Yesterday was the 25th Anniversary of the Windows 95. The version of Windows shaped the Microsoft operating system in the ways we see it today. The OS was the first member of the Windows 9x family and a big leap in terms of GUI over its predecessor Windows 3.1x.
It introduced many Windows features that we still use on the OS in their modern form. For example, the good old Start Menu that Microsoft tried to kill in Windows 8 but failed.
To celebrate Windows 95’s 25th birthday, Microsoft has released a short video showing how various Windows elements have evolved over the years. The video starts with the Start Menu and shows other things like icons, Recycle bin, Minesweeper, and other built-in apps.
With time, the aspect ratio of the Windows desktop has also shifted from being a square-shaped (4:3) to a rectangle (16.9).
It’s not just the Start Menu, the Windows 95 brought other stuff, including the Taskbar, support for long filenames, Device Manager, and Plug and Play. Moreover, the Internet Explorer web browser that recently lost support for Microsoft services was also released alongside Windows 95.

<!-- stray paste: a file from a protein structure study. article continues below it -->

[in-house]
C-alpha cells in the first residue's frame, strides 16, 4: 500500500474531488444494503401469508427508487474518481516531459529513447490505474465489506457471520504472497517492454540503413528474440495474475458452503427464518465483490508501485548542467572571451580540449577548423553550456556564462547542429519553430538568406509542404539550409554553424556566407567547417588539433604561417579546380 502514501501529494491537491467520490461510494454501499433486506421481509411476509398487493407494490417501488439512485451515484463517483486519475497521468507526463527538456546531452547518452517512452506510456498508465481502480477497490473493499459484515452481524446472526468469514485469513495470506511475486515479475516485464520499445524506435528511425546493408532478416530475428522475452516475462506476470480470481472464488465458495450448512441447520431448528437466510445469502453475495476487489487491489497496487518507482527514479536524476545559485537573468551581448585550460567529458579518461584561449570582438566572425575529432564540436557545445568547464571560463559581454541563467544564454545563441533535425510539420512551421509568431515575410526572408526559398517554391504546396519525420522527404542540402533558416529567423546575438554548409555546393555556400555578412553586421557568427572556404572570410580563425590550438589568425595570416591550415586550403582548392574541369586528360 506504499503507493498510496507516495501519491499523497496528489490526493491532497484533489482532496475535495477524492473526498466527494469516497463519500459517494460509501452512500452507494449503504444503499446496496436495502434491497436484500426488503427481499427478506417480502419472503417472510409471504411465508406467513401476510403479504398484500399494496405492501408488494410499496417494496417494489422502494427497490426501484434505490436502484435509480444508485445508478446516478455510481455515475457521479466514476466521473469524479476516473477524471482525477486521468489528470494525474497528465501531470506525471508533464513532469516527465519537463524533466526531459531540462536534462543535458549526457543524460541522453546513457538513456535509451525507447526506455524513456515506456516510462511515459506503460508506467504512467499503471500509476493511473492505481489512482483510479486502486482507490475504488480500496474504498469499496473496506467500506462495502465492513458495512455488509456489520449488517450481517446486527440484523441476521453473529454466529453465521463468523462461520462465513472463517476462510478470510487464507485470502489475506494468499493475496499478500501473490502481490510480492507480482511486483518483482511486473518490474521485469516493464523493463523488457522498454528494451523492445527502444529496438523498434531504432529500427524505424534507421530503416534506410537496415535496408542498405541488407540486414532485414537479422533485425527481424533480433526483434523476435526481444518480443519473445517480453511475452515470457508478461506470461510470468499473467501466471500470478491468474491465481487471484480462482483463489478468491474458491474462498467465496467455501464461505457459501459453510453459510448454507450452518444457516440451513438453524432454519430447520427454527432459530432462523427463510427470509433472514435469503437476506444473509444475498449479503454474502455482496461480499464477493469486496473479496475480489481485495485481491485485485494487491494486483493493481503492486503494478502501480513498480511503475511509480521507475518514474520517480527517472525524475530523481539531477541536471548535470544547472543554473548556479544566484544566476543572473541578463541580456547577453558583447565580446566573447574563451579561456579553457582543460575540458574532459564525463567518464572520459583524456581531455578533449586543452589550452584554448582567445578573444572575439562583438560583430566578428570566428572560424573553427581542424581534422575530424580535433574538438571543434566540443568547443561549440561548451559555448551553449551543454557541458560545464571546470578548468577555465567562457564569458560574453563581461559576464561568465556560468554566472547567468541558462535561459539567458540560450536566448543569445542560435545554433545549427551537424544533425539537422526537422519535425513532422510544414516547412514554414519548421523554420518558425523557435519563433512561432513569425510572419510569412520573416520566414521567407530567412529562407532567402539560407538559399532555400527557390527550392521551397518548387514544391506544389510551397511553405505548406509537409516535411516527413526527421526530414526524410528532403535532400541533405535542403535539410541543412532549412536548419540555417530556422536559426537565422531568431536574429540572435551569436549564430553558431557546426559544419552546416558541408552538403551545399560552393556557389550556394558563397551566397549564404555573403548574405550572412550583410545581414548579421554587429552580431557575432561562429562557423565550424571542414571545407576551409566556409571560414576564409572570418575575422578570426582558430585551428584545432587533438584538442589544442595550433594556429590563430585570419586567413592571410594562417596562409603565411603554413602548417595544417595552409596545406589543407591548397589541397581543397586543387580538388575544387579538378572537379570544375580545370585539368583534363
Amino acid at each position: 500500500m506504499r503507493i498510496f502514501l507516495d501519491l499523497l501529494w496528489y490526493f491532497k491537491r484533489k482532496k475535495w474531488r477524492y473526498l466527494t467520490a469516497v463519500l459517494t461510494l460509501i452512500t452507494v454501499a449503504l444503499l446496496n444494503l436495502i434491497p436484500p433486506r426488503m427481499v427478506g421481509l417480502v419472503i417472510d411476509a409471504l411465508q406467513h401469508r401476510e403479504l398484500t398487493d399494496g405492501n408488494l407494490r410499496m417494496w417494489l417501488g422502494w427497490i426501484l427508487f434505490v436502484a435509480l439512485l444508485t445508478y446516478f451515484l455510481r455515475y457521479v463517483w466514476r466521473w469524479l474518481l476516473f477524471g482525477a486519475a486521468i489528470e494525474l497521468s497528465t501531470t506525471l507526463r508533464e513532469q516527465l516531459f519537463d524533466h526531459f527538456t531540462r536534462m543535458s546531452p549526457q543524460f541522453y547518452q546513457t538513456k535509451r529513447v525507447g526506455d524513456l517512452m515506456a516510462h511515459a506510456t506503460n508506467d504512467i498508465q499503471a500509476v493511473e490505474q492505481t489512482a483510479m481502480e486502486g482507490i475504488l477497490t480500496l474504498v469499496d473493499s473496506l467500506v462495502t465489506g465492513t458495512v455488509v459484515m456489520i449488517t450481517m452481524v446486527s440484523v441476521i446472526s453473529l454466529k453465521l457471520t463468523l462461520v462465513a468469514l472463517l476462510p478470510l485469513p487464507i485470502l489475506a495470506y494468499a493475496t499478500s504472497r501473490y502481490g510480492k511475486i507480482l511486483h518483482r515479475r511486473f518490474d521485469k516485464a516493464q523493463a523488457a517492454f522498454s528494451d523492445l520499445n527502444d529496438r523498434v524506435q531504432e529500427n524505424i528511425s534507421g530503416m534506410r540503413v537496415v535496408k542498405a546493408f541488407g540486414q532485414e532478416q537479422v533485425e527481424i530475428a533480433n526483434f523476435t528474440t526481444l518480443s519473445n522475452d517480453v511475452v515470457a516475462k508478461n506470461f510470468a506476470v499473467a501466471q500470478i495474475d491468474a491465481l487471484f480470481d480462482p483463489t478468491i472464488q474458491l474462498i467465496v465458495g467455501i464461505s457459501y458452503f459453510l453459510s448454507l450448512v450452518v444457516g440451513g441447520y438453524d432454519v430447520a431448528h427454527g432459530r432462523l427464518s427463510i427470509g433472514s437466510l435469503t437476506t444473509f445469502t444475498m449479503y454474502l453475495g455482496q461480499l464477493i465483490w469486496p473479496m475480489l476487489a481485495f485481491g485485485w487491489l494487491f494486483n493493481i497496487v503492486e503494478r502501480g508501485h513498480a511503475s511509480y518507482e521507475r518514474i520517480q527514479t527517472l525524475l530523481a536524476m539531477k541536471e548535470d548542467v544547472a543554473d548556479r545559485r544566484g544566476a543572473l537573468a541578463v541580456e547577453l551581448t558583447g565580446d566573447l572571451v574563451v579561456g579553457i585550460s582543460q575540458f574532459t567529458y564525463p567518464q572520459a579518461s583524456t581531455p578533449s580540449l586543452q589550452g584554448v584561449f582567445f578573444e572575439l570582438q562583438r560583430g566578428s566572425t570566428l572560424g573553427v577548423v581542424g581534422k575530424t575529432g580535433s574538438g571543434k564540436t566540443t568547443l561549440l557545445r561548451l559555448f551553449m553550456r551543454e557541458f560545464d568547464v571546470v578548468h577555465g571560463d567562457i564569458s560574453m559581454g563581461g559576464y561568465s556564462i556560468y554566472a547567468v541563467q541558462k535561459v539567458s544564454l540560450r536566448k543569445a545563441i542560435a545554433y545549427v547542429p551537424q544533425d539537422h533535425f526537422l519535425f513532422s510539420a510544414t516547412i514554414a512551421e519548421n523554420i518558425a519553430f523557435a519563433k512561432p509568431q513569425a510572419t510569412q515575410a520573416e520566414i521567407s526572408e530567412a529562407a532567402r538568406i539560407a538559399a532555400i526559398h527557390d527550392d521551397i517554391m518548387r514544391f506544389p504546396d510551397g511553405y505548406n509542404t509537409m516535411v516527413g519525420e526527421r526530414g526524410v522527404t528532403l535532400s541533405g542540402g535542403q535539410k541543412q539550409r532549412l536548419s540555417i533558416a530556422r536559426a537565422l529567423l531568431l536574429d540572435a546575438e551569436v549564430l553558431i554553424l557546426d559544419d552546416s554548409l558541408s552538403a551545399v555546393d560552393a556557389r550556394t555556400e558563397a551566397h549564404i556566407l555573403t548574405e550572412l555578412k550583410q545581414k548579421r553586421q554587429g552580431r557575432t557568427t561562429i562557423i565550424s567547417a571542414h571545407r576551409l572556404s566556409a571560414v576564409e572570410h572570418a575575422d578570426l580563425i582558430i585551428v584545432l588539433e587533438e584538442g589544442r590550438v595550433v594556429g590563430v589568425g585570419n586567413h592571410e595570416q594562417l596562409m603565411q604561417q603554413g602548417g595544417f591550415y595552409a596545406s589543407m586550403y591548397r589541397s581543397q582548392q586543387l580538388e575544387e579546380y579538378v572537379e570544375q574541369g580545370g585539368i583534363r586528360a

Speaking of the Taskbar, just like today, it featured the icons of running apps. The volume control, time, and icons for some background apps were displayed in the notifications area.
Interestingly, Windows 95 didn’t support many features that we take for granted today; for example, support for USB and FAT32 file systems was added in later updates.
Windows 95 received feature updates until November 1997, after which the Windows 98 came into existence. However, Microsoft continued to support the OS until December 31, 2001 (extended support).